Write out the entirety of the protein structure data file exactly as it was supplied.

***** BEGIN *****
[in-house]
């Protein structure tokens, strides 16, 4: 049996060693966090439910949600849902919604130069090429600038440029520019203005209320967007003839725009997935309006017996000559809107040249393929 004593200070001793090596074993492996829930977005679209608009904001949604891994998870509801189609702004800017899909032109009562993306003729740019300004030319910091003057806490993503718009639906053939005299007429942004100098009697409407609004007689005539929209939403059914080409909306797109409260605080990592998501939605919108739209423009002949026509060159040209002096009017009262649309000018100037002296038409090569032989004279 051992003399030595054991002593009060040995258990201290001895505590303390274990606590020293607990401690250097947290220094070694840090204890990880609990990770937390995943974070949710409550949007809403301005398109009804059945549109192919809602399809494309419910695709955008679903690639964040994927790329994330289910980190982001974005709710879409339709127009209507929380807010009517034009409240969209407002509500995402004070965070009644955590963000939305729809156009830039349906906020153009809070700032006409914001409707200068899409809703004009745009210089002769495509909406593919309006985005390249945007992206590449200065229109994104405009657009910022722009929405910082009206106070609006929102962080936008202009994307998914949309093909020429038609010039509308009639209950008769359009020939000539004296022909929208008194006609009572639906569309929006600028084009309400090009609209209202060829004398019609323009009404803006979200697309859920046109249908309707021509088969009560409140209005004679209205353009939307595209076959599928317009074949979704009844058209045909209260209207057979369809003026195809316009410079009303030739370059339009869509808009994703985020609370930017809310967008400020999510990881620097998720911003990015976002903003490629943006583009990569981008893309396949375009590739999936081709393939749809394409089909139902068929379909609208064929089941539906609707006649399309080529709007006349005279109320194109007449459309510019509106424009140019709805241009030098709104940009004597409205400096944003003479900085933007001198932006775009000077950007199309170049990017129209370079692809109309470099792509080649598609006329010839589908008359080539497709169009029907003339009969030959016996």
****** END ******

[in-house]
């Protein structure tokens, strides 16, 4: 049996060693966090439910949600849902919604130069090429600038440029520019203005209320967007003839725009997935309006017996000559809107040249393929 004593200070001793090596074993492996829930977005679209608009904001949604891994998870509801189609702004800017899909032109009562993306003729740019300004030319910091003057806490993503718009639906053939005299007429942004100098009697409407609004007689005539929209939403059914080409909306797109409260605080990592998501939605919108739209423009002949026509060159040209002096009017009262649309000018100037002296038409090569032989004279 051992003399030595054991002593009060040995258990201290001895505590303390274990606590020293607990401690250097947290220094070694840090204890990880609990990770937390995943974070949710409550949007809403301005398109009804059945549109192919809602399809494309419910695709955008679903690639964040994927790329994330289910980190982001974005709710879409339709127009209507929380807010009517034009409240969209407002509500995402004070965070009644955590963000939305729809156009830039349906906020153009809070700032006409914001409707200068899409809703004009745009210089002769495509909406593919309006985005390249945007992206590449200065229109994104405009657009910022722009929405910082009206106070609006929102962080936008202009994307998914949309093909020429038609010039509308009639209950008769359009020939000539004296022909929208008194006609009572639906569309929006600028084009309400090009609209209202060829004398019609323009009404803006979200697309859920046109249908309707021509088969009560409140209005004679209205353009939307595209076959599928317009074949979704009844058209045909209260209207057979369809003026195809316009410079009303030739370059339009869509808009994703985020609370930017809310967008400020999510990881620097998720911003990015976002903003490629943006583009990569981008893309396949375009590739999936081709393939749809394409089909139902068929379909609208064929089941539906609707006649399309080529709007006349005279109320194109007449459309510019509106424009140019709805241009030098709104940009004597409205400096944003003479900085933007001198932006775009000077950007199309170049990017129209370079692809109309470099792509080649598609006329010839589908008359080539497709169009029907003339009969030959016996």